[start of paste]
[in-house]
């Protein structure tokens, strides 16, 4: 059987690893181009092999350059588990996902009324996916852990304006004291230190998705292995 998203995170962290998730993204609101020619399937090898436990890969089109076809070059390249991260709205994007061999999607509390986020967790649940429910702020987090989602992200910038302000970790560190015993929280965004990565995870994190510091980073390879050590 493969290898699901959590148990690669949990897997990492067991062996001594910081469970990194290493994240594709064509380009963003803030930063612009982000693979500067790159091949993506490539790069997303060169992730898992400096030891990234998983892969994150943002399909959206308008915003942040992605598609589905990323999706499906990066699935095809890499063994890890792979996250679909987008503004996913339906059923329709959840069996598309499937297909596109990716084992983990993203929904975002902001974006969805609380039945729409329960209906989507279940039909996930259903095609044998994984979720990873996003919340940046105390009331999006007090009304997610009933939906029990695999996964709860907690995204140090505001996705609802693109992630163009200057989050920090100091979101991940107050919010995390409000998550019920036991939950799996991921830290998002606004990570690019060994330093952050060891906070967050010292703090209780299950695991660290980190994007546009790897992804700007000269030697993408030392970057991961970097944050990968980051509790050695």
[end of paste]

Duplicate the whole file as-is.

[in-house]
């Protein structure tokens, strides 16, 4: 059987690893181009092999350059588990996902009324996916852990304006004291230190998705292995 998203995170962290998730993204609101020619399937090898436990890969089109076809070059390249991260709205994007061999999607509390986020967790649940429910702020987090989602992200910038302000970790560190015993929280965004990565995870994190510091980073390879050590 493969290898699901959590148990690669949990897997990492067991062996001594910081469970990194290493994240594709064509380009963003803030930063612009982000693979500067790159091949993506490539790069997303060169992730898992400096030891990234998983892969994150943002399909959206308008915003942040992605598609589905990323999706499906990066699935095809890499063994890890792979996250679909987008503004996913339906059923329709959840069996598309499937297909596109990716084992983990993203929904975002902001974006969805609380039945729409329960209906989507279940039909996930259903095609044998994984979720990873996003919340940046105390009331999006007090009304997610009933939906029990695999996964709860907690995204140090505001996705609802693109992630163009200057989050920090100091979101991940107050919010995390409000998550019920036991939950799996991921830290998002606004990570690019060994330093952050060891906070967050010292703090209780299950695991660290980190994007546009790897992804700007000269030697993408030392970057991961970097944050990968980051509790050695």